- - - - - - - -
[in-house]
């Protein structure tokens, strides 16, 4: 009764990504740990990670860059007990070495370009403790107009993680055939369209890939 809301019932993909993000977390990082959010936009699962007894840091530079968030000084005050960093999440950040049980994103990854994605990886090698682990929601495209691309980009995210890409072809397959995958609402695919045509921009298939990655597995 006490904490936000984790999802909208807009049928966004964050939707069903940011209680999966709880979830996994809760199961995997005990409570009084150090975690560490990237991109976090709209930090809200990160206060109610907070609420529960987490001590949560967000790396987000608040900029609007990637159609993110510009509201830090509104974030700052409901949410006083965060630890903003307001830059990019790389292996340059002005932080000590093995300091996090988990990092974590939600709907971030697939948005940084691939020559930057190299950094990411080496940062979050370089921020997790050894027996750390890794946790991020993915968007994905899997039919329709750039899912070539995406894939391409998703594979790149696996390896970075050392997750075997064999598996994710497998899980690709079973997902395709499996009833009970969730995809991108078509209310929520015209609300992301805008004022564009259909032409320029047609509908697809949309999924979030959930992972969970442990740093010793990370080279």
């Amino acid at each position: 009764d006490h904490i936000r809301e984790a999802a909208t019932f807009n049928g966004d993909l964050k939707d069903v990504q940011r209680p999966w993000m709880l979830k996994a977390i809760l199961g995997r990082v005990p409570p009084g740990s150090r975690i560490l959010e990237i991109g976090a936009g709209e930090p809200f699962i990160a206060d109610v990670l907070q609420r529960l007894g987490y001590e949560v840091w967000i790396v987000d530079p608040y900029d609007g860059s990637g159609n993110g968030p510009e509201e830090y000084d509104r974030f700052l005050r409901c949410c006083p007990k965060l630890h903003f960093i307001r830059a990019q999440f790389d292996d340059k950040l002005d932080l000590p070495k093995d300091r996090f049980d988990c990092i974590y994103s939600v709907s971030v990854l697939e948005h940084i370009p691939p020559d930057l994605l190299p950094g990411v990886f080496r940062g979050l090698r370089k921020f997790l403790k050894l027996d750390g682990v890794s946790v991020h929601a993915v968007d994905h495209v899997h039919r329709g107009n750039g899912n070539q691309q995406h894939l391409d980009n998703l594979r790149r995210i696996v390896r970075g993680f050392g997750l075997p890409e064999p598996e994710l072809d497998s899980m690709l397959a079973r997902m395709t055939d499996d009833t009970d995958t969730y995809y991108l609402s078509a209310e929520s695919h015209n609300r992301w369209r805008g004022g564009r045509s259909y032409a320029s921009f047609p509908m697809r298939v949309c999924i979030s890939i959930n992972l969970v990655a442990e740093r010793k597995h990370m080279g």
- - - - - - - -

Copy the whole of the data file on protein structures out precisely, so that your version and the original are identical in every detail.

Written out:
[in-house]
């Protein structure tokens, strides 16, 4: 009764990504740990990670860059007990070495370009403790107009993680055939369209890939 809301019932993909993000977390990082959010936009699962007894840091530079968030000084005050960093999440950040049980994103990854994605990886090698682990929601495209691309980009995210890409072809397959995958609402695919045509921009298939990655597995 006490904490936000984790999802909208807009049928966004964050939707069903940011209680999966709880979830996994809760199961995997005990409570009084150090975690560490990237991109976090709209930090809200990160206060109610907070609420529960987490001590949560967000790396987000608040900029609007990637159609993110510009509201830090509104974030700052409901949410006083965060630890903003307001830059990019790389292996340059002005932080000590093995300091996090988990990092974590939600709907971030697939948005940084691939020559930057190299950094990411080496940062979050370089921020997790050894027996750390890794946790991020993915968007994905899997039919329709750039899912070539995406894939391409998703594979790149696996390896970075050392997750075997064999598996994710497998899980690709079973997902395709499996009833009970969730995809991108078509209310929520015209609300992301805008004022564009259909032409320029047609509908697809949309999924979030959930992972969970442990740093010793990370080279």
């Amino acid at each position: 009764d006490h904490i936000r809301e984790a999802a909208t019932f807009n049928g966004d993909l964050k939707d069903v990504q940011r209680p999966w993000m709880l979830k996994a977390i809760l199961g995997r990082v005990p409570p009084g740990s150090r975690i560490l959010e990237i991109g976090a936009g709209e930090p809200f699962i990160a206060d109610v990670l907070q609420r529960l007894g987490y001590e949560v840091w967000i790396v987000d530079p608040y900029d609007g860059s990637g159609n993110g968030p510009e509201e830090y000084d509104r974030f700052l005050r409901c949410c006083p007990k965060l630890h903003f960093i307001r830059a990019q999440f790389d292996d340059k950040l002005d932080l000590p070495k093995d300091r996090f049980d988990c990092i974590y994103s939600v709907s971030v990854l697939e948005h940084i370009p691939p020559d930057l994605l190299p950094g990411v990886f080496r940062g979050l090698r370089k921020f997790l403790k050894l027996d750390g682990v890794s946790v991020h929601a993915v968007d994905h495209v899997h039919r329709g107009n750039g899912n070539q691309q995406h894939l391409d980009n998703l594979r790149r995210i696996v390896r970075g993680f050392g997750l075997p890409e064999p598996e994710l072809d497998s899980m690709l397959a079973r997902m395709t055939d499996d009833t009970d995958t969730y995809y991108l609402s078509a209310e929520s695919h015209n609300r992301w369209r805008g004022g564009r045509s259909y032409a320029s921009f047609p509908m697809r298939v949309c999924i979030s890939i959930n992972l969970v990655a442990e740093r010793k597995h990370m080279g």